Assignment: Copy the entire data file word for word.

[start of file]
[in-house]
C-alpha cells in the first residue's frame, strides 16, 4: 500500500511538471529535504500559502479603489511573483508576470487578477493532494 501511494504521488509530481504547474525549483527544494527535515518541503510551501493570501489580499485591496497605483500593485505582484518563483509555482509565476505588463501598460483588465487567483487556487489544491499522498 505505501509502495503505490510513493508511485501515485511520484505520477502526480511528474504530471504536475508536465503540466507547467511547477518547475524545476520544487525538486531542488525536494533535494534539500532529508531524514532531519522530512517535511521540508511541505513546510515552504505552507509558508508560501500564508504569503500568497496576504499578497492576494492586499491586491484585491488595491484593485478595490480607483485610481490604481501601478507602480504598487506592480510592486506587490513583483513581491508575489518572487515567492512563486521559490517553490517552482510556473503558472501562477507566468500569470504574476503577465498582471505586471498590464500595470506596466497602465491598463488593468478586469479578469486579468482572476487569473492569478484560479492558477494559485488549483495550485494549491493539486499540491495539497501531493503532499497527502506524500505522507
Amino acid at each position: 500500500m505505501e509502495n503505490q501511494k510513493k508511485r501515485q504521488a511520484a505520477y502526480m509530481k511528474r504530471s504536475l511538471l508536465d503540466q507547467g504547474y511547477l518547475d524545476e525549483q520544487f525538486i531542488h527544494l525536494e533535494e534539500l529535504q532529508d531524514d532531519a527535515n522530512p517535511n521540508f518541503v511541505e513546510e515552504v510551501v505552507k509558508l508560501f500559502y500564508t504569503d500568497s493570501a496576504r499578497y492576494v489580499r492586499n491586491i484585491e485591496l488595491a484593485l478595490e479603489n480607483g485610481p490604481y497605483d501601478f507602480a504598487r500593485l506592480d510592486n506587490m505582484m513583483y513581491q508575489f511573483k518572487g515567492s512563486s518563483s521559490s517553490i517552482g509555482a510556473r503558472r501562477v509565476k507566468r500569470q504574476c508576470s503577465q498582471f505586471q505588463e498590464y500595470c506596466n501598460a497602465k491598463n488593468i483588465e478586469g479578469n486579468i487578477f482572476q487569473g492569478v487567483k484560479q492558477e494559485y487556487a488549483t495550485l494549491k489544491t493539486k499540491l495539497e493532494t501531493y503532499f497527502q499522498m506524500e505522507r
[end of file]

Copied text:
[in-house]
C-alpha cells in the first residue's frame, strides 16, 4: 500500500511538471529535504500559502479603489511573483508576470487578477493532494 501511494504521488509530481504547474525549483527544494527535515518541503510551501493570501489580499485591496497605483500593485505582484518563483509555482509565476505588463501598460483588465487567483487556487489544491499522498 505505501509502495503505490510513493508511485501515485511520484505520477502526480511528474504530471504536475508536465503540466507547467511547477518547475524545476520544487525538486531542488525536494533535494534539500532529508531524514532531519522530512517535511521540508511541505513546510515552504505552507509558508508560501500564508504569503500568497496576504499578497492576494492586499491586491484585491488595491484593485478595490480607483485610481490604481501601478507602480504598487506592480510592486506587490513583483513581491508575489518572487515567492512563486521559490517553490517552482510556473503558472501562477507566468500569470504574476503577465498582471505586471498590464500595470506596466497602465491598463488593468478586469479578469486579468482572476487569473492569478484560479492558477494559485488549483495550485494549491493539486499540491495539497501531493503532499497527502506524500505522507
Amino acid at each position: 500500500m505505501e509502495n503505490q501511494k510513493k508511485r501515485q504521488a511520484a505520477y502526480m509530481k511528474r504530471s504536475l511538471l508536465d503540466q507547467g504547474y511547477l518547475d524545476e525549483q520544487f525538486i531542488h527544494l525536494e533535494e534539500l529535504q532529508d531524514d532531519a527535515n522530512p517535511n521540508f518541503v511541505e513546510e515552504v510551501v505552507k509558508l508560501f500559502y500564508t504569503d500568497s493570501a496576504r499578497y492576494v489580499r492586499n491586491i484585491e485591496l488595491a484593485l478595490e479603489n480607483g485610481p490604481y497605483d501601478f507602480a504598487r500593485l506592480d510592486n506587490m505582484m513583483y513581491q508575489f511573483k518572487g515567492s512563486s518563483s521559490s517553490i517552482g509555482a510556473r503558472r501562477v509565476k507566468r500569470q504574476c508576470s503577465q498582471f505586471q505588463e498590464y500595470c506596466n501598460a497602465k491598463n488593468i483588465e478586469g479578469n486579468i487578477f482572476q487569473g492569478v487567483k484560479q492558477e494559485y487556487a488549483t495550485l494549491k489544491t493539486k499540491l495539497e493532494t501531493y503532499f497527502q499522498m506524500e505522507r